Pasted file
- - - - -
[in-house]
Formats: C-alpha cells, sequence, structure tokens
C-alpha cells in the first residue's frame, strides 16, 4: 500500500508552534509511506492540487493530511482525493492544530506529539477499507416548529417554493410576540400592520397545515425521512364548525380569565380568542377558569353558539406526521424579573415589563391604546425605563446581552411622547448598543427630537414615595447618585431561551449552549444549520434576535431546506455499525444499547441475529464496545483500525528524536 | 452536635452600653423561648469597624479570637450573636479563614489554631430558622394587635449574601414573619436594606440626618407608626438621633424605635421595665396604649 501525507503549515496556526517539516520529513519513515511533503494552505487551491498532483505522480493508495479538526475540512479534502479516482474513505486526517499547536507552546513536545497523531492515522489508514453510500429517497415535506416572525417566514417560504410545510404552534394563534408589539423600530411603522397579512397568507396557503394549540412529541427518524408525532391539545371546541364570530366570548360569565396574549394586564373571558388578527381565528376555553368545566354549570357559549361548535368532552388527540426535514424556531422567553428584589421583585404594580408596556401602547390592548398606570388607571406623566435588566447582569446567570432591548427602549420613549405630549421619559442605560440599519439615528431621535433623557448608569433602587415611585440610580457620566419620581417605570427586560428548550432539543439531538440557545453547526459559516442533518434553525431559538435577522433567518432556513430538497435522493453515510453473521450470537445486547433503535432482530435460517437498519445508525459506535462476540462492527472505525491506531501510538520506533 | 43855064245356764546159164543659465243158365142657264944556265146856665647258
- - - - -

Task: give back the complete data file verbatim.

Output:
[in-house]
Formats: C-alpha cells, sequence, structure tokens
C-alpha cells in the first residue's frame, strides 16, 4: 500500500508552534509511506492540487493530511482525493492544530506529539477499507416548529417554493410576540400592520397545515425521512364548525380569565380568542377558569353558539406526521424579573415589563391604546425605563446581552411622547448598543427630537414615595447618585431561551449552549444549520434576535431546506455499525444499547441475529464496545483500525528524536 | 452536635452600653423561648469597624479570637450573636479563614489554631430558622394587635449574601414573619436594606440626618407608626438621633424605635421595665396604649 501525507503549515496556526517539516520529513519513515511533503494552505487551491498532483505522480493508495479538526475540512479534502479516482474513505486526517499547536507552546513536545497523531492515522489508514453510500429517497415535506416572525417566514417560504410545510404552534394563534408589539423600530411603522397579512397568507396557503394549540412529541427518524408525532391539545371546541364570530366570548360569565396574549394586564373571558388578527381565528376555553368545566354549570357559549361548535368532552388527540426535514424556531422567553428584589421583585404594580408596556401602547390592548398606570388607571406623566435588566447582569446567570432591548427602549420613549405630549421619559442605560440599519439615528431621535433623557448608569433602587415611585440610580457620566419620581417605570427586560428548550432539543439531538440557545453547526459559516442533518434553525431559538435577522433567518432556513430538497435522493453515510453473521450470537445486547433503535432482530435460517437498519445508525459506535462476540462492527472505525491506531501510538520506533 | 43855064245356764546159164543659465243158365142657264944556265146856665647258